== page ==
WSU might actually offer a football and war class taught by Mike Leach and Sen. Baumgartner

click to enlarge Mike Leach would like to impart his knowledge of football to more than just football players. - YOUNG KWAK
Young Kwak
Mike Leach would like to impart his knowledge of football to more than just football players.

Maybe you thought it was a joke when Mike Leach tweeted in November that he was thinking of teaching a class called "Leadership Lessons in Insurgent Warfare & Football Strategy," with former state Sen. Michael Baumgartner.

Maybe, even after Leach posted an outline of the course over the weekend, you thought there was no way Washington State University would actually offer such a course.

It turns out WSU is taking it seriously. University spokesman Phil Weiler tells the Inlander that WSU could potentially offer the course this semester, but there's no guarantee it will be worked out in time.

"We are in the process of trying to see if we can accommodate this request," Weiler says.

It would be a noncredit course taught in the evening, he says. Noncredit courses aren't unusual at WSU, but usually the university has those worked out and available for students to enroll before the start of the semester. This semester has already started, and WSU can't really offer it in the fall because Leach, of course, will be busy coaching football.

Leach posted an overview of the class on Sunday. It would consist of five night classes over the course of the semester. Included in the required reading of the course? Mike Leach's book Swing Your Sword: Leading the Charge in Football and Life. The first class, theoretically offered on March 27, is called "Introduction to Insurgent Warfare & Air Raid Theory," which would discuss the Arab Revolt against the Ottoman Empire in World War I, then go into a film break down of WSU's game against USC in 2017.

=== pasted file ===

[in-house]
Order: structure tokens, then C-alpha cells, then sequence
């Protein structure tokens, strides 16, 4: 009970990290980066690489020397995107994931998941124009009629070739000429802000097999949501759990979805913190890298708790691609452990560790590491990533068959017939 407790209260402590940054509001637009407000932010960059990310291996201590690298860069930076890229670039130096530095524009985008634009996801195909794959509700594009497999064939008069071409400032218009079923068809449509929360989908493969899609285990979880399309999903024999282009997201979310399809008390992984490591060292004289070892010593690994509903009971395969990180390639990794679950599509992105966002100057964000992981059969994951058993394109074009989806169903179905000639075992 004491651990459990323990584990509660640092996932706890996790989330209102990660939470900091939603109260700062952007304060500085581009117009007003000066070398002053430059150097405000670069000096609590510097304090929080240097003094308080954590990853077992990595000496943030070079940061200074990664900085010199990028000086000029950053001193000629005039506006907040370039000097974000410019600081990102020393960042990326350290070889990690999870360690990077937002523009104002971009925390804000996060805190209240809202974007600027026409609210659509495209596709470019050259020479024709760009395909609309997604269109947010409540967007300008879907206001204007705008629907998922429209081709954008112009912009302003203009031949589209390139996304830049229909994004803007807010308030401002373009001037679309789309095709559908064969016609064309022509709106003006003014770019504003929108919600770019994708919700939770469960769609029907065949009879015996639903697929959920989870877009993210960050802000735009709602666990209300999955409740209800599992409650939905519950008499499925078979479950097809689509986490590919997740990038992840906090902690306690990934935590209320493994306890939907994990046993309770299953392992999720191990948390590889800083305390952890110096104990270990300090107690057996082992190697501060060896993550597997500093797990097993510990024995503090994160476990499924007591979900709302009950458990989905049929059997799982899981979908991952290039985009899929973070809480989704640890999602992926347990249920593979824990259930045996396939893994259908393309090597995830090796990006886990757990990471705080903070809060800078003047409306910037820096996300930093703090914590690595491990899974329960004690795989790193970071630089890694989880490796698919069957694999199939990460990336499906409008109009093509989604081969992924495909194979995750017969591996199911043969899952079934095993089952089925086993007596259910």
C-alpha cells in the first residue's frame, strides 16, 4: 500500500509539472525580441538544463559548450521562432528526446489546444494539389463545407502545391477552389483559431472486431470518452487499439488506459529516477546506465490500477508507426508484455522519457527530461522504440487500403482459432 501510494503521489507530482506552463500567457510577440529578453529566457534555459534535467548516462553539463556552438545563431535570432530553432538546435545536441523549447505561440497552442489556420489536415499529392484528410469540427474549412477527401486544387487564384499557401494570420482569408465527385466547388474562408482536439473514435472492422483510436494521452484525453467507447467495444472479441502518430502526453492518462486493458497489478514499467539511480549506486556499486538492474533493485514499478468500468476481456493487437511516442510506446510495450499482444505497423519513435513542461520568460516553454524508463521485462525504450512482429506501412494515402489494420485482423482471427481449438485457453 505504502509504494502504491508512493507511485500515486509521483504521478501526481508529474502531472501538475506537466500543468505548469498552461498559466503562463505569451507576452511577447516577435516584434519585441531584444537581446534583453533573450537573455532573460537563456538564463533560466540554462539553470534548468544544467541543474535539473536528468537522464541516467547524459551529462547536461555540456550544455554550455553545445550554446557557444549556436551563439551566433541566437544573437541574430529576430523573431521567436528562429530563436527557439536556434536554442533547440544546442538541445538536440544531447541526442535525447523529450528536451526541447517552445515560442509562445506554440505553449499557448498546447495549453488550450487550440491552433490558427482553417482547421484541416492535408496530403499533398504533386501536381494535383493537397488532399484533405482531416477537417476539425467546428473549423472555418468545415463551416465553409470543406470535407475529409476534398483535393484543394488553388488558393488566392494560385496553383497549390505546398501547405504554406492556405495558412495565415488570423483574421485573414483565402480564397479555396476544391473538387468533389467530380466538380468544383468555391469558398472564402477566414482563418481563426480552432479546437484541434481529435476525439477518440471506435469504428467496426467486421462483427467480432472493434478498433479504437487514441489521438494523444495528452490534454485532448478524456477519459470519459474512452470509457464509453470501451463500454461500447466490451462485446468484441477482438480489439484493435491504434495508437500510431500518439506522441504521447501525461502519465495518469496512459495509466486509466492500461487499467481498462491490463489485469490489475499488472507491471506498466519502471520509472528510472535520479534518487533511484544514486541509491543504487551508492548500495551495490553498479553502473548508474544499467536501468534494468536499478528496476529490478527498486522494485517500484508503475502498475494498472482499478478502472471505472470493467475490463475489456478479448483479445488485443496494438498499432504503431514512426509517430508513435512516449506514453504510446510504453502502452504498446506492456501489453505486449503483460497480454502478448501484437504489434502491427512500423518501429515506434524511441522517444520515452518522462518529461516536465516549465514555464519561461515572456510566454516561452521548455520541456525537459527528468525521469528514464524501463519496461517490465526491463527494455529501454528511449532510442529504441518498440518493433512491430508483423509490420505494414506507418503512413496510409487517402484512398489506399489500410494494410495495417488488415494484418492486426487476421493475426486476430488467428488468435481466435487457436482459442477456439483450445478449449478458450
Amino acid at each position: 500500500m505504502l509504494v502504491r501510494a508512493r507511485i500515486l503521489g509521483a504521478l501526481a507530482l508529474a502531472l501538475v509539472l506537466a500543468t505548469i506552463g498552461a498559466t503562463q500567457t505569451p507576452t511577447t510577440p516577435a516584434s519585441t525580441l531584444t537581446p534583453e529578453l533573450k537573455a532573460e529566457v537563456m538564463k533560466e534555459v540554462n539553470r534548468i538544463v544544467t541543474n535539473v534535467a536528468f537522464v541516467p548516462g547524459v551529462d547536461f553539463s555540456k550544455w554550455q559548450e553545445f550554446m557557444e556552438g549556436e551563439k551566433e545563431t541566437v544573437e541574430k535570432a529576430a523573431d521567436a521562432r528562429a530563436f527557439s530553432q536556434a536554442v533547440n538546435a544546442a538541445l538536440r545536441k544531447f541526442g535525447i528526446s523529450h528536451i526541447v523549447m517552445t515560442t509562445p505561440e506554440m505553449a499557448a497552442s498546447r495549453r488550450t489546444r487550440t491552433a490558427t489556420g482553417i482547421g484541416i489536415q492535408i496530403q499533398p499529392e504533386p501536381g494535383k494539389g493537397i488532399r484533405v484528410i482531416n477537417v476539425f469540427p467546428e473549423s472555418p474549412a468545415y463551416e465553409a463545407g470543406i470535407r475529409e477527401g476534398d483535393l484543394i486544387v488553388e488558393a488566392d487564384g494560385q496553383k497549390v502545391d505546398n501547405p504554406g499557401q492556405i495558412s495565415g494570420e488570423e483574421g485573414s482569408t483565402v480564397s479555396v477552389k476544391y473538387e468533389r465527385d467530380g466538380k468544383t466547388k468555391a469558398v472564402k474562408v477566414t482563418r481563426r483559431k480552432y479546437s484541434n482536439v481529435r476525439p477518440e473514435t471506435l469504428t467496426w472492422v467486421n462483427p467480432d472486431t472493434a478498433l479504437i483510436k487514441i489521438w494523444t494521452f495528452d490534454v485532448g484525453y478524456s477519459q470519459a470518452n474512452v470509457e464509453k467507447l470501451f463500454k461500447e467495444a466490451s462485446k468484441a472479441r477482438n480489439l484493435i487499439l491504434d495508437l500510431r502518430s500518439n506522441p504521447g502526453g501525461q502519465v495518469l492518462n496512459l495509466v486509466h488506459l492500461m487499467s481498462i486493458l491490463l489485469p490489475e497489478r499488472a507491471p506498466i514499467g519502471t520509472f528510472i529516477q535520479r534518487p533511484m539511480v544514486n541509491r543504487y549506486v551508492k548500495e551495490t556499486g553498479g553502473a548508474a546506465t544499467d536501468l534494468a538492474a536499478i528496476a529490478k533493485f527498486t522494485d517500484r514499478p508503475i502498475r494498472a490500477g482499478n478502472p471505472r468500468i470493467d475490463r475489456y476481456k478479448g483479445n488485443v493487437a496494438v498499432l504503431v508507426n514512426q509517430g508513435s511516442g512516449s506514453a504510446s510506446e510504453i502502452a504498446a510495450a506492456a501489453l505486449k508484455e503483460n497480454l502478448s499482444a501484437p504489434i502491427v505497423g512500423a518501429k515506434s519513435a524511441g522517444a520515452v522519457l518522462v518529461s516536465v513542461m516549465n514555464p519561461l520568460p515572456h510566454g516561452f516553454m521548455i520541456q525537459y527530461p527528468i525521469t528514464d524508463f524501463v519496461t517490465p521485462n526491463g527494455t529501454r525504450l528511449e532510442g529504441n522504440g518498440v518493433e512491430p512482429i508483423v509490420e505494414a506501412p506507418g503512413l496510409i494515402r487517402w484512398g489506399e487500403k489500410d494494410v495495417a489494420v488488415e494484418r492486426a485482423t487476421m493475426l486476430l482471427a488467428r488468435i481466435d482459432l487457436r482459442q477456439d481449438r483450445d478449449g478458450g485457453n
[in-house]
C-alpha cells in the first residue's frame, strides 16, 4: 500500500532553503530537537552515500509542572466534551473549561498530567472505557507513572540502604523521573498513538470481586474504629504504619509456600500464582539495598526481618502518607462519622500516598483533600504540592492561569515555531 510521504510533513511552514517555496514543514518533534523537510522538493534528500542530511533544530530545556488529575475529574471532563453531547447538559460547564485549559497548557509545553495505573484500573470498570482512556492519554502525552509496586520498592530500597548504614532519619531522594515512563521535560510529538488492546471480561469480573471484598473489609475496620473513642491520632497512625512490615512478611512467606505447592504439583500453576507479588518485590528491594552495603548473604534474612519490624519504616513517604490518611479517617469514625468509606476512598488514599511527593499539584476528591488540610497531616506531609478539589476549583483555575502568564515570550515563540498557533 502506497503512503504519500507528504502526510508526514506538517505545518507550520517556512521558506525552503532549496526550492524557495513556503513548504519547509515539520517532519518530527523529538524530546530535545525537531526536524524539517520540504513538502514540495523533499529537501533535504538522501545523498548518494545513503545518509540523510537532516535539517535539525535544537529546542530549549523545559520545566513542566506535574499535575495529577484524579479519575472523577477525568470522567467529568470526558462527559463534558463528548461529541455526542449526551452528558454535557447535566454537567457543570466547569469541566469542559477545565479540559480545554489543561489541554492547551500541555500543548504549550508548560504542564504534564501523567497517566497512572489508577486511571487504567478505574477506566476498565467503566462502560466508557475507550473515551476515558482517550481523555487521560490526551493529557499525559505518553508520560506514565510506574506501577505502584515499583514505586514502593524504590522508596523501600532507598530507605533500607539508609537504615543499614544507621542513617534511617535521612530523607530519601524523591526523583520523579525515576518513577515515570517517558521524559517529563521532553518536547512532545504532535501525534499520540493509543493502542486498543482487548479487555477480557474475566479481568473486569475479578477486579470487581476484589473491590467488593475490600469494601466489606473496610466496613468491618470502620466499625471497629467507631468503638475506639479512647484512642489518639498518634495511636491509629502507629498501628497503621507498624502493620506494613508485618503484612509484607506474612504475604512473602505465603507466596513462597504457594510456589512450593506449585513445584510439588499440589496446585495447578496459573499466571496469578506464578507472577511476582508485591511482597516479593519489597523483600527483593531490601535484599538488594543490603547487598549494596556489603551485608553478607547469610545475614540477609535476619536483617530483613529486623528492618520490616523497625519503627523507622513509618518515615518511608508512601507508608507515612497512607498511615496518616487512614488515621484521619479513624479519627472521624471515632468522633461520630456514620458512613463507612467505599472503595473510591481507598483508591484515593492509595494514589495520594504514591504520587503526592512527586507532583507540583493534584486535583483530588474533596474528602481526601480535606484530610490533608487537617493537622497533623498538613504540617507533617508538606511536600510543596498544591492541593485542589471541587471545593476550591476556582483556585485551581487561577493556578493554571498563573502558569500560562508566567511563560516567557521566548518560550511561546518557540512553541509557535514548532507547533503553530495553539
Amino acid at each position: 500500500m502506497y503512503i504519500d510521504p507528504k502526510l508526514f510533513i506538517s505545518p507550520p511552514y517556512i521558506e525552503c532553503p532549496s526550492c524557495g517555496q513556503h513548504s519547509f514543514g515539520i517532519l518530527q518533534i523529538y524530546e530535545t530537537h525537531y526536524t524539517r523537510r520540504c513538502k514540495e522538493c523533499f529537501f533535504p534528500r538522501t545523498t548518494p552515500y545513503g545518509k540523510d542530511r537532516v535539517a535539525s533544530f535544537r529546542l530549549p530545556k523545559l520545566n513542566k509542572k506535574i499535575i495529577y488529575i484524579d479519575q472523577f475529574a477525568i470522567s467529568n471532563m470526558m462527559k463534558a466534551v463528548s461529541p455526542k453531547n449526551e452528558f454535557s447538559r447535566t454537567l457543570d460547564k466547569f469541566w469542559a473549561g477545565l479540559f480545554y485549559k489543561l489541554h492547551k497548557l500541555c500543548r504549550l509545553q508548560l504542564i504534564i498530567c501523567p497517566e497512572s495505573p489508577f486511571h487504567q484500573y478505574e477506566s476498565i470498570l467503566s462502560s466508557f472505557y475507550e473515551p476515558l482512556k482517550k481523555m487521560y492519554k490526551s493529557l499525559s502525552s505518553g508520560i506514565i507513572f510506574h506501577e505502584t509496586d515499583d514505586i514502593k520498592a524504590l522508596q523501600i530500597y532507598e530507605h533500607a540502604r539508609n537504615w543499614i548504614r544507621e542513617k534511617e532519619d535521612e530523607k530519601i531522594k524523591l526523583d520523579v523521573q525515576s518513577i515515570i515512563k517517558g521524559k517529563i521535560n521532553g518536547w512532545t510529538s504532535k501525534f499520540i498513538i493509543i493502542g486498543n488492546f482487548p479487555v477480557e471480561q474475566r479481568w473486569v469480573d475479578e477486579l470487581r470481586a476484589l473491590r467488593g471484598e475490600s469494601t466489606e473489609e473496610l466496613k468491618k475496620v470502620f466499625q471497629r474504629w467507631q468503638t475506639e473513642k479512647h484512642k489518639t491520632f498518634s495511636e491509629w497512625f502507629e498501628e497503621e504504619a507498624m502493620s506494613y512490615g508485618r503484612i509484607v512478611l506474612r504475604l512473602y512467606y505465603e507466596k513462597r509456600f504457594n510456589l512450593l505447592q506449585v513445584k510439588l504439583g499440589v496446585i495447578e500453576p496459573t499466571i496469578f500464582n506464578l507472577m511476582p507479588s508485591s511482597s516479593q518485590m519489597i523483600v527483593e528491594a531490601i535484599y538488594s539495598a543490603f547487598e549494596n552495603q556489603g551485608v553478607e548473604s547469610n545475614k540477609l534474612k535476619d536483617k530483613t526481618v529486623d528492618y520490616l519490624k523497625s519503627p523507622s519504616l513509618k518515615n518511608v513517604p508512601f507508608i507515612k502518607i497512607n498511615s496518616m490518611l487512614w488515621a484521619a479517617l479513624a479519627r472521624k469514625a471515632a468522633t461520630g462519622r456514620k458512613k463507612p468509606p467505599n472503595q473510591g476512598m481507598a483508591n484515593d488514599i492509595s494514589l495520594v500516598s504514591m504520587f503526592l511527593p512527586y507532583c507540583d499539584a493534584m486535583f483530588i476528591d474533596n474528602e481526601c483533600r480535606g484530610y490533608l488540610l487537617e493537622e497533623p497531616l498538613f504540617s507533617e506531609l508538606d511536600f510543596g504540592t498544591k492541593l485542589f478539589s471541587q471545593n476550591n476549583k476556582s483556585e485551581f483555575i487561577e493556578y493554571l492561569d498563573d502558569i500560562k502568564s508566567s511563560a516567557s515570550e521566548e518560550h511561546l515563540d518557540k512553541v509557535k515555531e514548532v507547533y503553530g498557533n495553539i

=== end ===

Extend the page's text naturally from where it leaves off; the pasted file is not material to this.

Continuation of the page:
One might ask: What do those two things have to do with each other? Good question. Baumgartner, however, doesn't think it's that out of the ordinary. He has experience teaching both economics at Harvard University and counterinsurgency efforts in Iraq and Afghanistan at the Paris Institute of Political Studies.

Former state Sen. Michael Baumgartner, now the Spokane County treasurer
Former state Sen. Michael Baumgartner, now the Spokane County treasurer
"I've used football as a vehicle to introduce some of the concepts because it's something you can grasp onto," Baumgartner says.

Indeed, that kind of thing happens all the time. Elementary school students are taught math by imagining ants eating granola bars. It's a way to meet students on their level and at the same time advance their understanding. You can talk about the Marine Corps or the Army rolling into Baghdad and battling insurgent fighters who are using guerilla tactics. But it's much more accessible if the Army is USC and the insurgent fighters are Mike Leach and the WSU football team, Baumgartner says.

"I think football really provides a useful backdrop for examining those topics," Baumgartner says.

Mike and Mike came up with the idea for the class during their trip to Cambodia last year, a trip in which they met with the Cambodian prime minister, Hun Sen.

Baumgartner says he was surprised by the response to the proposed class. Leach's tweets on the course have essentially gone viral, with the first one getting nearly 45,000 "likes" on Twitter (for those of you not on Twitter, that's a lot even for someone with a high profile like Leach).

It's still unclear if WSU can pull it together. Weiler says the university is making sure it will be a good experience for students. Though it may be too late to fit it in this year.

"Ideally we would have had these conversations several months ago," Weiler says.

Baumgartner hopes it is worked out because he thinks some students will get a lot out of the class.

 "I hope we find [students] interested in going into national security or diplomacy or intelligence," he says. "Also maybe we'll find somebody who wants to be the next Mike Leach and be a football coach." 

Louis Comfort Tiffany: Treasures from the Driehaus Collection @ Northwest Museum of Arts & Culture

Tuesdays-Sundays, 10 a.m.-5 p.m. Continues through Feb. 13
  • or

About The Author

Wilson Criscione

Wilson Criscione, born and raised in Spokane, is an Inlander staff writer covering education and social services in the Inland Northwest.